Ten great public health achievements--United States, 2001-2010
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Ten great public health achievements--United States, 2001-2010

  • May 20, 2011

  • Source: MMWR Morb Mortal Wkly Rep. 2011 May 20;60(19):619-23.
Filetype[PDF-171.46 KB]

  • English

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      10 great public health achievements--United States, 2001-2010
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      Deaths from infectious Diseases have declined markedly in the United States during the 20th century (Figure 1). This decline contributed to a sharp drop in infant and child Mortality (1,2) and to the 29.2-year increase in life expectancy (2). In 1900, 30.4% of all deaths occurred among children aged less than 5 years; in 1997, that percentage was only 1.4%. In 1900, the three leading causes of death were pneumonia, Tuberculosis (TB), and diarrhea and enteritis, which (together with diphtheria) caused one third of all deaths (Figure 2). Of these deaths, 40% were among children aged less than 5 years (1). In 1997, heart disease and cancers accounted for 54.7% of all deaths, with 4.5% attributable to pneumonia, influenza, and human immunodeficiency Virus (HIV) infection (2). Despite this overall progress, one of the most devastating epidemics in human History occurred during the 20th century: the 1918 influenza pandemic that resulted in 20 million deaths, including 500,000 in the United States, in less than 1 year--more than have died in as short a time during any war or famine in the world (3). HIV infection, first recognized in 1981, has caused a pandemic that is still in progress, affecting 33 million people and causing an estimated 13.9 million deaths (4). These episodes illustrate the volatility of infectious disease death rates and the unpredictability of disease emergence.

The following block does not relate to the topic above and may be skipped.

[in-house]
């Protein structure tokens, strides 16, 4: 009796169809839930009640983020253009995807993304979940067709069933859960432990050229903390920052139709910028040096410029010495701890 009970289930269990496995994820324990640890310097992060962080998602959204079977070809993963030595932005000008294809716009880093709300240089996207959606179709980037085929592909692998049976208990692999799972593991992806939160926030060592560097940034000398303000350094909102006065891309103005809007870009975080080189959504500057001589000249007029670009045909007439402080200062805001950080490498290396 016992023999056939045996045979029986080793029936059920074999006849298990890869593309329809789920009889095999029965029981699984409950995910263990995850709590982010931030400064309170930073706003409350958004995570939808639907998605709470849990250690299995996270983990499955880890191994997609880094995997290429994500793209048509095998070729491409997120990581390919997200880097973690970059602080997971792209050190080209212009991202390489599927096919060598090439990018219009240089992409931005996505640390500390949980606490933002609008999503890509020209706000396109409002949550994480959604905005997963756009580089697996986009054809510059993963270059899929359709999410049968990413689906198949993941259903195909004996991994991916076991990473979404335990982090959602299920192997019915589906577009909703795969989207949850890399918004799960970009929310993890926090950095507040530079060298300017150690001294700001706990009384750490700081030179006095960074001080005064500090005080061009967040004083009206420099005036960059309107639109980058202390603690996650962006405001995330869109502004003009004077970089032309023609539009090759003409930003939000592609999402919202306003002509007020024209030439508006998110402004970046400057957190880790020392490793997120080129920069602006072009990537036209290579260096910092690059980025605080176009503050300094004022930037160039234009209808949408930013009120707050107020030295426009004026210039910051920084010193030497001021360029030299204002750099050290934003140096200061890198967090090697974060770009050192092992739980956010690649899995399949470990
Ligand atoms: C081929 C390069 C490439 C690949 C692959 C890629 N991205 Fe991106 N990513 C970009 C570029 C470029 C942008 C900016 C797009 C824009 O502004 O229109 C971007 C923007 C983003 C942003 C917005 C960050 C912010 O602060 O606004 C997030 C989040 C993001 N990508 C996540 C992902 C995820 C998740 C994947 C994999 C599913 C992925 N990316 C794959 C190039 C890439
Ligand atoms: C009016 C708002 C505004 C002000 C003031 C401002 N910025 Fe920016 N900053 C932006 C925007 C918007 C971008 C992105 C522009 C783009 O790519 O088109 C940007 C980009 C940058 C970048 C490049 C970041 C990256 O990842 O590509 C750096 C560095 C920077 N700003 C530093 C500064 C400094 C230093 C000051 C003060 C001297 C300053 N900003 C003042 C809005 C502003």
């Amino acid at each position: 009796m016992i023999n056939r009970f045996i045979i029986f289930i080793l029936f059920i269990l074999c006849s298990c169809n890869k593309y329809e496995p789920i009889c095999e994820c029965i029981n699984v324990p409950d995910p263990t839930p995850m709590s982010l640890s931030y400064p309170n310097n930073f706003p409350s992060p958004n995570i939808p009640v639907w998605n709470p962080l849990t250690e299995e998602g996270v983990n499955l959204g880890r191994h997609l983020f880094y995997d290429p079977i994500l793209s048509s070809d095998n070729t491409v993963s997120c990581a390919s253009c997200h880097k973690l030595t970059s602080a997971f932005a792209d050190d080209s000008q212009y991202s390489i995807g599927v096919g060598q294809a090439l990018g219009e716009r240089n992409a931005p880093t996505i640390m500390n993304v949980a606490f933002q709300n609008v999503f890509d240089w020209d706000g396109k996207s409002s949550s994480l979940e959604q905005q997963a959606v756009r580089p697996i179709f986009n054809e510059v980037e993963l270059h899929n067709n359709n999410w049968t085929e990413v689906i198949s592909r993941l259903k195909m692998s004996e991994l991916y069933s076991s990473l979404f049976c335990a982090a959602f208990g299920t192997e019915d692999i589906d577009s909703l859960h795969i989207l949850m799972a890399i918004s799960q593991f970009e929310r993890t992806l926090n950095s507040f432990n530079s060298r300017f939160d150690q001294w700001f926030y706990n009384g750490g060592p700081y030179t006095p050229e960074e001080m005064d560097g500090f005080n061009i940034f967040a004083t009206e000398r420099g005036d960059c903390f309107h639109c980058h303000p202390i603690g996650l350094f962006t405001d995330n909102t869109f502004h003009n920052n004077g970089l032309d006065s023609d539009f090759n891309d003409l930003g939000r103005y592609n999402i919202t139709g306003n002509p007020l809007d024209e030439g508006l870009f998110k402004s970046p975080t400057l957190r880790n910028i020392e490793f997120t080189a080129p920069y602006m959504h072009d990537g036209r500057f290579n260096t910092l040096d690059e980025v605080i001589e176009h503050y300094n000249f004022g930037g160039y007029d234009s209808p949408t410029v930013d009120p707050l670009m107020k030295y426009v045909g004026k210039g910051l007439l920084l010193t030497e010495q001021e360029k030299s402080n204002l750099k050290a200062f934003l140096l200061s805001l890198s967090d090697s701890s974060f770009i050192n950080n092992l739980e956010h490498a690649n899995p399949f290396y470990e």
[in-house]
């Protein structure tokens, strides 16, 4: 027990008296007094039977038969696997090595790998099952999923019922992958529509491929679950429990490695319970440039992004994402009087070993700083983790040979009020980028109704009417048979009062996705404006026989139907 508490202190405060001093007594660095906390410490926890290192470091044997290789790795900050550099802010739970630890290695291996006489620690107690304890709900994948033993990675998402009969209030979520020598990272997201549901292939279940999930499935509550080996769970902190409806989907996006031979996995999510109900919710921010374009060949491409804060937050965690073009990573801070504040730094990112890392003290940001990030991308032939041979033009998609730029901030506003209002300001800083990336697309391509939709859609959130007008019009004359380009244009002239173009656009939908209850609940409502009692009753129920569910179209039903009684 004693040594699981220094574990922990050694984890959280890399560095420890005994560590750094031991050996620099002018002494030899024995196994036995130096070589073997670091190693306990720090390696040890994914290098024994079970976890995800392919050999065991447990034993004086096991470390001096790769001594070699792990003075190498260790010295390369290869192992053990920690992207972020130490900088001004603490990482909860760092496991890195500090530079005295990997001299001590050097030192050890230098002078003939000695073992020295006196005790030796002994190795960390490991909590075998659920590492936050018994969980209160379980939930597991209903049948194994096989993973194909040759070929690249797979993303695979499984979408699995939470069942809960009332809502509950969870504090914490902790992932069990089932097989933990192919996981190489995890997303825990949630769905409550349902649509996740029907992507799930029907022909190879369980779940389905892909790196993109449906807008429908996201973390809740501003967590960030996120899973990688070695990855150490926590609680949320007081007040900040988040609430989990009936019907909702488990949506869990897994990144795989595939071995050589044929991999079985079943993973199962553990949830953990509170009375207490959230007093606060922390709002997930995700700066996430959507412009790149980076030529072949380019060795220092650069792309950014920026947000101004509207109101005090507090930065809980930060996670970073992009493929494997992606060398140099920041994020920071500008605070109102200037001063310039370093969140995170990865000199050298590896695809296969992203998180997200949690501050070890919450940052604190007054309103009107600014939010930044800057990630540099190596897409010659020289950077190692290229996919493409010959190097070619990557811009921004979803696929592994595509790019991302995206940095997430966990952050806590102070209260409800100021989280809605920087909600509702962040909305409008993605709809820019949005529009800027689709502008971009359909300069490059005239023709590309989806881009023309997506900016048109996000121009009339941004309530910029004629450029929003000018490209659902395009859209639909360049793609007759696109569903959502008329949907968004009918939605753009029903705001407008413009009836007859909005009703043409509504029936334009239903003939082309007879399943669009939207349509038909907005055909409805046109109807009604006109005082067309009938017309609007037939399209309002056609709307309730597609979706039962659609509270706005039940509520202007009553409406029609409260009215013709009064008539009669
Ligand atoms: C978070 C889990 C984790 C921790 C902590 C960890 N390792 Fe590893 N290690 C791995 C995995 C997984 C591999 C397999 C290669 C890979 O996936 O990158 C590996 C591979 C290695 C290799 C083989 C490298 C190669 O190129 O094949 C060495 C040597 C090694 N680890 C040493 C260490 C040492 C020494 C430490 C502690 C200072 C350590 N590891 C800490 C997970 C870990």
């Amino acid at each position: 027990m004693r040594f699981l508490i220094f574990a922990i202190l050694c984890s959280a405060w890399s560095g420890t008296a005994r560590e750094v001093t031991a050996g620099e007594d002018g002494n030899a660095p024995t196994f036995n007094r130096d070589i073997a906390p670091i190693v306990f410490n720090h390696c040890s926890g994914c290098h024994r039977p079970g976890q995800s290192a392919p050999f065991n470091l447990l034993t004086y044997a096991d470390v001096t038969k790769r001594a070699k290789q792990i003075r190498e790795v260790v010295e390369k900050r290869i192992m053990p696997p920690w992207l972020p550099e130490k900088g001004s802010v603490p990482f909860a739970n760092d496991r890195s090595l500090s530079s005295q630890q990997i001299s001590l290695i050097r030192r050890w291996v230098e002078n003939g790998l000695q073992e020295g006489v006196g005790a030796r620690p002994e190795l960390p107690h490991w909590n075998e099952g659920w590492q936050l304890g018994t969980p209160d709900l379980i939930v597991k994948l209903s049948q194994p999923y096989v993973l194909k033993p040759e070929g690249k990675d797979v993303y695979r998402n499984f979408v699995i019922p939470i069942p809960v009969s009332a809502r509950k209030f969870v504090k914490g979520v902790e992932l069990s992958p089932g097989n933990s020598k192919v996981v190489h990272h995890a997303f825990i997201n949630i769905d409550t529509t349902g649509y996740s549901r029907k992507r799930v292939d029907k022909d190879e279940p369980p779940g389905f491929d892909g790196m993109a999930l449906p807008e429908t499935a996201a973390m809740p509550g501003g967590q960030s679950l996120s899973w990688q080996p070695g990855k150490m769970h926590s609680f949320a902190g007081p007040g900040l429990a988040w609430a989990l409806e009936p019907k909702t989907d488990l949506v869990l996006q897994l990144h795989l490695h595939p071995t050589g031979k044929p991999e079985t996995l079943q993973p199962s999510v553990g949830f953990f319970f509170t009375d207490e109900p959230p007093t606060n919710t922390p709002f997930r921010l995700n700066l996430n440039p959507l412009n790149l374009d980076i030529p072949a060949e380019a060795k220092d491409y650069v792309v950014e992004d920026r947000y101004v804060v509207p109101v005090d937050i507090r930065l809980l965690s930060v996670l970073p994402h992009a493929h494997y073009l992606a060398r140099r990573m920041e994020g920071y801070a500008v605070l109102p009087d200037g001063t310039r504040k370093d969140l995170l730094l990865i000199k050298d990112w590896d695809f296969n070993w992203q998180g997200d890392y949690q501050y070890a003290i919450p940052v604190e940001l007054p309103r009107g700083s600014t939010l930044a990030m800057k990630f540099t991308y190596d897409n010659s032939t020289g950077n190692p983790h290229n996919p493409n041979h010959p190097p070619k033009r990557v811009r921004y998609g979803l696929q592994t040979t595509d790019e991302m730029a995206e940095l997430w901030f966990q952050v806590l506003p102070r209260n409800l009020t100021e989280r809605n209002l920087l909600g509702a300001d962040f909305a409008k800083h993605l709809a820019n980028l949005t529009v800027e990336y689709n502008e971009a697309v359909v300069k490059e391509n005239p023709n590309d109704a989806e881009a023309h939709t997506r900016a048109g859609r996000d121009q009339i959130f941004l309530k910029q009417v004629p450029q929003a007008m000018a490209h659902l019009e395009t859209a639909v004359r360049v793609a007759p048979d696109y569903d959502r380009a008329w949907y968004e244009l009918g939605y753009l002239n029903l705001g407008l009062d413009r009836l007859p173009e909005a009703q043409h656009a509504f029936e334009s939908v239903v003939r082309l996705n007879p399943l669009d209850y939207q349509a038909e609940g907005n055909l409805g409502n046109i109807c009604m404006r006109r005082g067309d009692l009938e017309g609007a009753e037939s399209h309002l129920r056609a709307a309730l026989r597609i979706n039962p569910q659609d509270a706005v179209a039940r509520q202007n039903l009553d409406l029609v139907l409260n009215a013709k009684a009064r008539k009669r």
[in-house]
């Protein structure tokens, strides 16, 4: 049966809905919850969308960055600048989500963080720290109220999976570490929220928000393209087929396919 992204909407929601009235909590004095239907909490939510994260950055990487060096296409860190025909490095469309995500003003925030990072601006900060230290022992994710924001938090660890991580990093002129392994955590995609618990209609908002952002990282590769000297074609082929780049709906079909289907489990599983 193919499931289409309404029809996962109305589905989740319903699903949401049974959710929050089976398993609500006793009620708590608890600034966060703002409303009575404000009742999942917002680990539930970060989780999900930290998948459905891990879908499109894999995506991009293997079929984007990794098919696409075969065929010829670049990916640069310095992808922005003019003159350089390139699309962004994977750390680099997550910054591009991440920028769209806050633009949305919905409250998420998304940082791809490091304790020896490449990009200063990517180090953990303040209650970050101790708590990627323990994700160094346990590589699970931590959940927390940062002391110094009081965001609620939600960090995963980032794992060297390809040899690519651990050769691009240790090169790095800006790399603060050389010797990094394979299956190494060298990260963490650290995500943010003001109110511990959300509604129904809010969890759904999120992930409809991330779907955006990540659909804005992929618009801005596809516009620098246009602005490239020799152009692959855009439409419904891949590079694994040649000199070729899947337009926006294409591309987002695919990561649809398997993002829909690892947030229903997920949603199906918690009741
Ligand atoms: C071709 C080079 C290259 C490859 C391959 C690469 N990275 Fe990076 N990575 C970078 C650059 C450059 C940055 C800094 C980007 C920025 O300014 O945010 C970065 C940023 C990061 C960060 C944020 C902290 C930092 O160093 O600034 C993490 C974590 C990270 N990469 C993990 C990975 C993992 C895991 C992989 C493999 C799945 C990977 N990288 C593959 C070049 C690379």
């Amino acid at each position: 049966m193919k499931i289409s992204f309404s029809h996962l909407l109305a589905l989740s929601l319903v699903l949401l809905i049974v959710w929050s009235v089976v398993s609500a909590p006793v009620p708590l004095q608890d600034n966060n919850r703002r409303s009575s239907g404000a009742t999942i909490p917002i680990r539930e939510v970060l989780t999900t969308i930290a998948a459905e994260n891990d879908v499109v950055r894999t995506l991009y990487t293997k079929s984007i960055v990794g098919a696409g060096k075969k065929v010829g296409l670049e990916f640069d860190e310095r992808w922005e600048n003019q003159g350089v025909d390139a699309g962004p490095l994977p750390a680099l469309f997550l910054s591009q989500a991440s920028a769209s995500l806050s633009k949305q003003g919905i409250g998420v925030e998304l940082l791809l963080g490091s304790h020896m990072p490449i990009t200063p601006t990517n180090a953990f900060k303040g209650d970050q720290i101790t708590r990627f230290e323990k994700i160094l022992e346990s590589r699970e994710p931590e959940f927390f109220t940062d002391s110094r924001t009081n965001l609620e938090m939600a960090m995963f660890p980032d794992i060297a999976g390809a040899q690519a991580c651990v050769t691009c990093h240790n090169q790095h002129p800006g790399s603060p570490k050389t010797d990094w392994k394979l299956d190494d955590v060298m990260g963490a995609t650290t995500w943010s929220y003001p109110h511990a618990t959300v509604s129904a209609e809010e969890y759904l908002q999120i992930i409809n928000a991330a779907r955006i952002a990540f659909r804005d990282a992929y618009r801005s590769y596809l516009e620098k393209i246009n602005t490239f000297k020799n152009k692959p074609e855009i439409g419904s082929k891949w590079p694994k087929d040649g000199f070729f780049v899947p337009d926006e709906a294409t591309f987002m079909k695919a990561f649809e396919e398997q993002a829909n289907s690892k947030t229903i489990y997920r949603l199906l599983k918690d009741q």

Public health action to control infectious Diseases in the 20th century is based on the 19th century discovery of microorganisms as the cause of many serious Diseases (e.g., cholera and TB). Disease control resulted from improvements in sanitation and hygiene, the discovery of antibiotics, and the implementation of universal childhood vaccination programs. Scientific and technologic advances played a major role in each of these areas and are the foundation for today's disease Surveillance and control systems. Scientific findings also have contributed to a new understanding of the evolving relation between humans and microbes (5).

    • Content Notes:
      Vaccine-Preventable Diseases -- Prevention and Control of Infectious Diseases -- Tobacco Control -- Maternal and Infant Health -- Motor Vehicle Safety -- Cardiovascular Disease Prevention -- Occupational Safety -- Cancer Prevention -- Childhood Lead Poisoning Prevention -- Public Health Preparedness and Response -- Conclusion.
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